At this point you have a collection of posts published and a number of future posts planned out, a promotion strategy with Pinterest, and what influencers you should try to get in front of.
Carry a notebook with you or make sure you have a note taking app on your phone always handy because your blog will constantly be on your mind. When a new idea for a topic pops up into your head you don’t want to lose it.
Blog posts don’t have to be written in one sitting. Write it in chunks when you have spare time. If your weekends a bit more free see if you can knock out a couple. Take advantage of the small time you have at every opportunity.
Eventually what will happen is that writing a post is done on auto-pilot. You have a nice flow so it takes less time to write a post. Your Pinterest is humming along without you needing to do much. You check your Twitter once a day to see how you can help out people in your industry.
One of the most important things you need to be sure to do is respond to your audience. You’re starting off with a small audience so you want to build as strong of connections as you can. Replying to an email goes a long way for a lot of people.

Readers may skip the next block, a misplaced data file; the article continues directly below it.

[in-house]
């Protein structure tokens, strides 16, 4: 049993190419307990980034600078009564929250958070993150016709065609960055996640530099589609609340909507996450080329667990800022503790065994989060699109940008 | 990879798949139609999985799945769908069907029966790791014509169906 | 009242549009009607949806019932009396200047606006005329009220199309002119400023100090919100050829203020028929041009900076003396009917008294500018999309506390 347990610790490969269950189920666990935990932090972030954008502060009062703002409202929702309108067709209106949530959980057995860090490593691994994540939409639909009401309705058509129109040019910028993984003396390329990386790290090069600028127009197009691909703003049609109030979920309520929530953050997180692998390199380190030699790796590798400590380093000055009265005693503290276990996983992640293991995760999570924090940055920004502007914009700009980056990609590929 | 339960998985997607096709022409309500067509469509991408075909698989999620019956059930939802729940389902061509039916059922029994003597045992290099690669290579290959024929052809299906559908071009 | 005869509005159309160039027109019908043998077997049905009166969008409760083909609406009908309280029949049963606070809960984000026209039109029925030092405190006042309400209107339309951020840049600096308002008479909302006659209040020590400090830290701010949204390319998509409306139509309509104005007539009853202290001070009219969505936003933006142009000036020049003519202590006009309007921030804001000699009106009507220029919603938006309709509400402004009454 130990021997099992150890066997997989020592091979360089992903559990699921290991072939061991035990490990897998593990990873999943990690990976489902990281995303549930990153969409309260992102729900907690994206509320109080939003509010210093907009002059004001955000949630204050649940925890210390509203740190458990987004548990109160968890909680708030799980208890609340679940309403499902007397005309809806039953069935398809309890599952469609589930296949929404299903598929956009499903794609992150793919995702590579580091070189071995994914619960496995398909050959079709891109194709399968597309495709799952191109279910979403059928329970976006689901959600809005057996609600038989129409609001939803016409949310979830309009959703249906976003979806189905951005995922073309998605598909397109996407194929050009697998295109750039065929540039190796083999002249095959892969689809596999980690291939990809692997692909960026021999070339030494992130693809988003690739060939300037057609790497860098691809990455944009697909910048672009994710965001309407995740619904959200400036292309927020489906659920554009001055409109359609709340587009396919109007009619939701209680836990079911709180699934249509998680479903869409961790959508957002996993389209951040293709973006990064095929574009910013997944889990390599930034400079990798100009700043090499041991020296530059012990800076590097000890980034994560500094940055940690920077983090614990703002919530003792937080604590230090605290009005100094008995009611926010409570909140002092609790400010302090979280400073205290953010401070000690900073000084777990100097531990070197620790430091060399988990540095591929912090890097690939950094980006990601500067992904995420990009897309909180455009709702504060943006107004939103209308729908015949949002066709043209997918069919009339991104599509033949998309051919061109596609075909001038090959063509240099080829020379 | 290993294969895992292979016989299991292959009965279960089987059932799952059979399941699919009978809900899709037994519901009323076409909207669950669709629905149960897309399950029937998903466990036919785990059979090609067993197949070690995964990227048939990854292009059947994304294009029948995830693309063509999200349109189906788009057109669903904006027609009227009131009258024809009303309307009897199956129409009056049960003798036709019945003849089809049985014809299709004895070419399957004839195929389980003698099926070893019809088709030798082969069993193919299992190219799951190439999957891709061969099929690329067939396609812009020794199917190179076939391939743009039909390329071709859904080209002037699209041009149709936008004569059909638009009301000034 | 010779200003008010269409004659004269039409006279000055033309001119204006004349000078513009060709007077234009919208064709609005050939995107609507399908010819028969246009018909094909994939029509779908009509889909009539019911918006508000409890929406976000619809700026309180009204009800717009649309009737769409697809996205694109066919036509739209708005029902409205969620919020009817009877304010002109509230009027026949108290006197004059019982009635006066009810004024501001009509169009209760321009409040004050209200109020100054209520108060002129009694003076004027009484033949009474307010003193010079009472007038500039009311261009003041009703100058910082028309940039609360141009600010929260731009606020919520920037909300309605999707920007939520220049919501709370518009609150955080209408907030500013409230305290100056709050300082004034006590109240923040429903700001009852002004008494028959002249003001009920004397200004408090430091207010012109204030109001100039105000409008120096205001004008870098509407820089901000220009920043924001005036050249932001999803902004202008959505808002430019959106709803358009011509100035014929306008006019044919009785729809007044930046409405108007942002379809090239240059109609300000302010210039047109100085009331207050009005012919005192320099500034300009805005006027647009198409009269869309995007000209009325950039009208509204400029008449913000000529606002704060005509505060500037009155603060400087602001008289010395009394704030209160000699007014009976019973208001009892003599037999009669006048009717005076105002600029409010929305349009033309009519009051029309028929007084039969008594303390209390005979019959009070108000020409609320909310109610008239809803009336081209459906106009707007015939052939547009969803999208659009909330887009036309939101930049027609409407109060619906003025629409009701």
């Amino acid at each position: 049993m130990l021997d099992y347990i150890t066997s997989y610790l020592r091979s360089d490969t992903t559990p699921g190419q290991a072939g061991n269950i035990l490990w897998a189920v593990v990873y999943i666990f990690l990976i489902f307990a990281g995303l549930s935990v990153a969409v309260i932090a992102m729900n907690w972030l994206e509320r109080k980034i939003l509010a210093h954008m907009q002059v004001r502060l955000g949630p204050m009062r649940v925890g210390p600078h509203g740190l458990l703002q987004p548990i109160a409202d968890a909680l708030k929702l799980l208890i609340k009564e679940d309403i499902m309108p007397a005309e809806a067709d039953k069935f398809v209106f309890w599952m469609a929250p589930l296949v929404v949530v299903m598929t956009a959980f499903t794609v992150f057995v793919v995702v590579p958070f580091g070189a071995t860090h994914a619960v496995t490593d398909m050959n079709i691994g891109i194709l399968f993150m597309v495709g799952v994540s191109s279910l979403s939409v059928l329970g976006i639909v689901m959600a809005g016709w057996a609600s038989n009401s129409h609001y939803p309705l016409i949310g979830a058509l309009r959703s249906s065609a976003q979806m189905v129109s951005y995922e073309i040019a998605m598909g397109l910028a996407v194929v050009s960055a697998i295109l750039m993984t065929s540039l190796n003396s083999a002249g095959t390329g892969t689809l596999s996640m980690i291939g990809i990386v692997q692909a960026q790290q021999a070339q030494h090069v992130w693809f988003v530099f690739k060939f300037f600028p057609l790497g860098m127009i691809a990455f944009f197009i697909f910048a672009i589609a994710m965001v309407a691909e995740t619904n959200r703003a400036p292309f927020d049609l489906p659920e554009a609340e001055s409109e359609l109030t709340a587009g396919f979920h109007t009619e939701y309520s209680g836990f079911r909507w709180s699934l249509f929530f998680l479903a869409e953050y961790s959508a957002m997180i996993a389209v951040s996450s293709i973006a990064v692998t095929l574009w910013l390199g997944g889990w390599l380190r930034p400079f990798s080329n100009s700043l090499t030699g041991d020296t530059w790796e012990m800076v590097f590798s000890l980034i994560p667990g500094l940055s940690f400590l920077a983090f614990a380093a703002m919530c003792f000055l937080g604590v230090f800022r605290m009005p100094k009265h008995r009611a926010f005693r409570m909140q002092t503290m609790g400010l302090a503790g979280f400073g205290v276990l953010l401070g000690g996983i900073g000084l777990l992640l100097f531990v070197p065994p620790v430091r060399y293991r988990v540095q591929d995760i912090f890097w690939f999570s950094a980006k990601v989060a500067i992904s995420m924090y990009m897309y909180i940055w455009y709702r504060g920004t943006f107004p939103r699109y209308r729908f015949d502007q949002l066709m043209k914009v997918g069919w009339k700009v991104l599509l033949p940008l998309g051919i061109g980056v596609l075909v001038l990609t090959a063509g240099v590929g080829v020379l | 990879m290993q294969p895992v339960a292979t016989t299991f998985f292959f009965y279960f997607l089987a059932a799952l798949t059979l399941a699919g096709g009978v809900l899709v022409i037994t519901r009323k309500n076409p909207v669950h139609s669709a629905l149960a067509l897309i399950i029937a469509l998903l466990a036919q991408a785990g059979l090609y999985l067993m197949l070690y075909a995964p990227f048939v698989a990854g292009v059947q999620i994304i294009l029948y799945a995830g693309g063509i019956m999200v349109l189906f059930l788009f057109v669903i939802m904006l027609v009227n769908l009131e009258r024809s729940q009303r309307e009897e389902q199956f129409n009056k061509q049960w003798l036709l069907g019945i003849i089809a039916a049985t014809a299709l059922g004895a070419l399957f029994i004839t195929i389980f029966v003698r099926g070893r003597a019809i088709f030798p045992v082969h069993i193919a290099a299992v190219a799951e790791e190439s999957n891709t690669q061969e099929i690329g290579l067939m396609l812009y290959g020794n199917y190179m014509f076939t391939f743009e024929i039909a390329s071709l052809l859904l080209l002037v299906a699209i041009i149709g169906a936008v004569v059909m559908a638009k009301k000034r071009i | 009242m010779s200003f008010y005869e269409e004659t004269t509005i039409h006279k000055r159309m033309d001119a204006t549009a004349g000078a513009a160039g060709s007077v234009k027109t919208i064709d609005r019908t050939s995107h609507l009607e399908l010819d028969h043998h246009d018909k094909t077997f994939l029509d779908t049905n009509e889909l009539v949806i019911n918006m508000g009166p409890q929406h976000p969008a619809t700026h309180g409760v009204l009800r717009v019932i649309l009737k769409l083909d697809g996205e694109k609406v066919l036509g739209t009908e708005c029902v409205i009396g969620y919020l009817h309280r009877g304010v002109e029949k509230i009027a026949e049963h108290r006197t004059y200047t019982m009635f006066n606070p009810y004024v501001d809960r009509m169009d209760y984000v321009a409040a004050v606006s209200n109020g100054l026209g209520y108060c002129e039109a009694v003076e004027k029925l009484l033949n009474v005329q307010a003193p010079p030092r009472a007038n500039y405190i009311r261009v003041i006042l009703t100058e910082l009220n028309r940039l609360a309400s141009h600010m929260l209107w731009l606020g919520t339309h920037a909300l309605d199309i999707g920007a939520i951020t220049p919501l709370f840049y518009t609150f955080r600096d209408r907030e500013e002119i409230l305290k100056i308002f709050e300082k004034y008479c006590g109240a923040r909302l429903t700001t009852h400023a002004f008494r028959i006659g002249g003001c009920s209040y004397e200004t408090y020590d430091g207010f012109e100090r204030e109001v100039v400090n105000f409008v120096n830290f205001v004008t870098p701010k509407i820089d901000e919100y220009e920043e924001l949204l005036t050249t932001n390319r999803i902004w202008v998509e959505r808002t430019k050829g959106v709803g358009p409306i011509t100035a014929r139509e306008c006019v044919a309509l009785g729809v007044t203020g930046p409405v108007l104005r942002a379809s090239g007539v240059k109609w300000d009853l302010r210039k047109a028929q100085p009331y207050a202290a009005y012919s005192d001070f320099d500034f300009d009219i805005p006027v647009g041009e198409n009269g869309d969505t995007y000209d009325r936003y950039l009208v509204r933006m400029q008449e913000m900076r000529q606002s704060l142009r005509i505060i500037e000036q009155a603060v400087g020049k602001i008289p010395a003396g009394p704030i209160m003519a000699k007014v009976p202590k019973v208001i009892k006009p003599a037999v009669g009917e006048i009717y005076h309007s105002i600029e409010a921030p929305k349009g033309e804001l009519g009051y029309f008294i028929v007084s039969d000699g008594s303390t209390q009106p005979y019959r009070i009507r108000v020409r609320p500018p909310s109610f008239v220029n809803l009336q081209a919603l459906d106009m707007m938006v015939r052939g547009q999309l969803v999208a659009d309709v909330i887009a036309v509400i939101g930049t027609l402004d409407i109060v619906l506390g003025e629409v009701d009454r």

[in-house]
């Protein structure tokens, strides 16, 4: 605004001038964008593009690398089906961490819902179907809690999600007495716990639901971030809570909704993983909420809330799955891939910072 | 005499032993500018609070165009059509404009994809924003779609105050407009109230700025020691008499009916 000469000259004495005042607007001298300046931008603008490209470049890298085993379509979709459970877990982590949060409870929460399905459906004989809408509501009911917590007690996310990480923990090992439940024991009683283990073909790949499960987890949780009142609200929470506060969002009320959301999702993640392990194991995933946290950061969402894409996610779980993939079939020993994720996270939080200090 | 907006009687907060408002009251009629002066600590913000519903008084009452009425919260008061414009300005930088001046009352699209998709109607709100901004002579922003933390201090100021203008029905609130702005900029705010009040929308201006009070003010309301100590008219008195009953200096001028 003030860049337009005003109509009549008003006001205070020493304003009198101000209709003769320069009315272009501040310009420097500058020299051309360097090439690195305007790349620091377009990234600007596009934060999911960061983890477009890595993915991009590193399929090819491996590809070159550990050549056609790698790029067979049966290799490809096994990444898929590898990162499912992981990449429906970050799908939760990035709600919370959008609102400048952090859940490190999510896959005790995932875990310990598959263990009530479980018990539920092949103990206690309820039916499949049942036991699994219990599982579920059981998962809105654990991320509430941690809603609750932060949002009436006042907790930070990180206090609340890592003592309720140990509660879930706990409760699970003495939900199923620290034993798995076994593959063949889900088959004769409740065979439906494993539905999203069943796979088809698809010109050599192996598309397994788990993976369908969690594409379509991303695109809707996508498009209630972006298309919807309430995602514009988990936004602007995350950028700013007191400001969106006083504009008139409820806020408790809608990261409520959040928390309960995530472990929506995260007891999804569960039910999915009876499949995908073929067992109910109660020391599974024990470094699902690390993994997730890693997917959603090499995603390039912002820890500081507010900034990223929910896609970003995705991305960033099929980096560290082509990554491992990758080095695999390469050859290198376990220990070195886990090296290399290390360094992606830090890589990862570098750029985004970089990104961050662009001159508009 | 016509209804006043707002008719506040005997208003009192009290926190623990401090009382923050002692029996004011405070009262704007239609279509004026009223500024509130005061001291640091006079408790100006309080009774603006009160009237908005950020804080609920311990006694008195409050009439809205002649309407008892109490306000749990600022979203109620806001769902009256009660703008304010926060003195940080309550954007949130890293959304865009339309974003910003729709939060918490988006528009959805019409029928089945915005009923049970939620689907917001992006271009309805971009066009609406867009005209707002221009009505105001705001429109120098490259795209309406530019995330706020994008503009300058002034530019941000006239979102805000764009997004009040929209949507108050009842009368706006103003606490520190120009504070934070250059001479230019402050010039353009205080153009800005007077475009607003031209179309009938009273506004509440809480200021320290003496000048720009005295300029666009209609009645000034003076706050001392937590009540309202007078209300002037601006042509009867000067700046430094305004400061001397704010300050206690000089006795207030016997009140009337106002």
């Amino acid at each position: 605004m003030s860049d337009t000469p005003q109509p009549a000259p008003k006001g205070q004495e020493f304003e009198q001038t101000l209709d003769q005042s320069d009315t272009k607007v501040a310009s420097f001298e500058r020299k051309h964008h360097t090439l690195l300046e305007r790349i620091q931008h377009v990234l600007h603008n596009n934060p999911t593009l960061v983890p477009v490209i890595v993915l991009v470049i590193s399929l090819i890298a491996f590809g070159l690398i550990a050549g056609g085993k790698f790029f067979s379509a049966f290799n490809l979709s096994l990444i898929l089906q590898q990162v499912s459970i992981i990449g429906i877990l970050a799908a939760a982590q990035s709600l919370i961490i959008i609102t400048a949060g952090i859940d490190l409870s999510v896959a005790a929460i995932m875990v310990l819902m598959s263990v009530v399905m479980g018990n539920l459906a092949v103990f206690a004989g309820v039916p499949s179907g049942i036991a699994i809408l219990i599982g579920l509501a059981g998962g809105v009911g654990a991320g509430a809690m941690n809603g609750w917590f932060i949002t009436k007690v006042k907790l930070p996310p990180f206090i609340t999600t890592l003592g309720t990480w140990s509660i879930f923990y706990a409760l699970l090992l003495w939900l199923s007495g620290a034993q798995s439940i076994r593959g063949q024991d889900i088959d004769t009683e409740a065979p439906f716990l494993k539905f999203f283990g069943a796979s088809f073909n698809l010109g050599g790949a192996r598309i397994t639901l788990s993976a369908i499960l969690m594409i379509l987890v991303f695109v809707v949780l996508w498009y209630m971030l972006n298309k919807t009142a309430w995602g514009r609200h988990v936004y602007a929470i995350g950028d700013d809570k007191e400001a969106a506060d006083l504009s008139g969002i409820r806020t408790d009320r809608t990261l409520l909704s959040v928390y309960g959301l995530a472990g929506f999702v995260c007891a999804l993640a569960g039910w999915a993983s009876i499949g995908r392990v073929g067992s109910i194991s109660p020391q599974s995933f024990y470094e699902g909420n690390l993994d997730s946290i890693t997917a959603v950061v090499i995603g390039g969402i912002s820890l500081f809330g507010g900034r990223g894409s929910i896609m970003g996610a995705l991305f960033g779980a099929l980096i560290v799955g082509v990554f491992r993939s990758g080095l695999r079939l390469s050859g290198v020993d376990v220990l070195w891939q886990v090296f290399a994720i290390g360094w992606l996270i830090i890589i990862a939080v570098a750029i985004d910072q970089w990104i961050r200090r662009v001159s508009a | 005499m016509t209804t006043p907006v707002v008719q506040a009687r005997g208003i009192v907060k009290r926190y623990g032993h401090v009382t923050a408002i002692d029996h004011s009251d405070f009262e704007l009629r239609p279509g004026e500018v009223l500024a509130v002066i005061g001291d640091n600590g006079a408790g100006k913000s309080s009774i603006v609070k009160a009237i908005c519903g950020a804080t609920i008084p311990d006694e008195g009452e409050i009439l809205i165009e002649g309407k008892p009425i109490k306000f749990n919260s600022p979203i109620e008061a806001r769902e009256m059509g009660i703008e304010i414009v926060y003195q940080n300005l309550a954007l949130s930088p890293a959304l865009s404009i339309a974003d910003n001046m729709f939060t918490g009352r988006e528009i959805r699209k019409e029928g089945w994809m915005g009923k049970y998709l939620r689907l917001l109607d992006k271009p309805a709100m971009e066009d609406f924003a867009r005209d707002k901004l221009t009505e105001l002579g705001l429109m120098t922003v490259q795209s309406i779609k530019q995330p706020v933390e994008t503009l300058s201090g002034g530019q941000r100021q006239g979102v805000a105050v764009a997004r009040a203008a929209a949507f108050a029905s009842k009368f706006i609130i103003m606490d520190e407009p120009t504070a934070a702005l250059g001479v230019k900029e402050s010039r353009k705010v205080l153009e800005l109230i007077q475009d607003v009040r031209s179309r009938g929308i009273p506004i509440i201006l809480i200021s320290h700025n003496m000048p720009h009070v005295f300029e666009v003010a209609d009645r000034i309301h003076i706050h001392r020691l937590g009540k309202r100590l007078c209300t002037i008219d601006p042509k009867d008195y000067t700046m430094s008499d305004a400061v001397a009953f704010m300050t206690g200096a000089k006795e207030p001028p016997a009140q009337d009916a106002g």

Don’t miss this opportunity.
I’m going to make $100,000 with a blog. And then do it again 9 times with other blogs. It’s the One Million Dollar Challenge.
Adjust Your Mindset
This is going to take time. Don’t read my income reports and think you should be doing the exact same numbers in the exact same time frame. I have a lot more time than you do probably, plus more experience. But I started off just like you. It took time to get here.
I understand that there is a lot more details that go into launching and running a blog, but those can always be addressed later on. Focus on the big things and make sure they are taken care of.
Make a commitment to yourself that for 3 months you will work on your blog. Nothing gets done if you don’t have a plan and get into a rhythm. One of the worst things you can do is work on your blog on and off for months. One day you will look at things and wonder why nothing is working.
Don’t do that to yourself.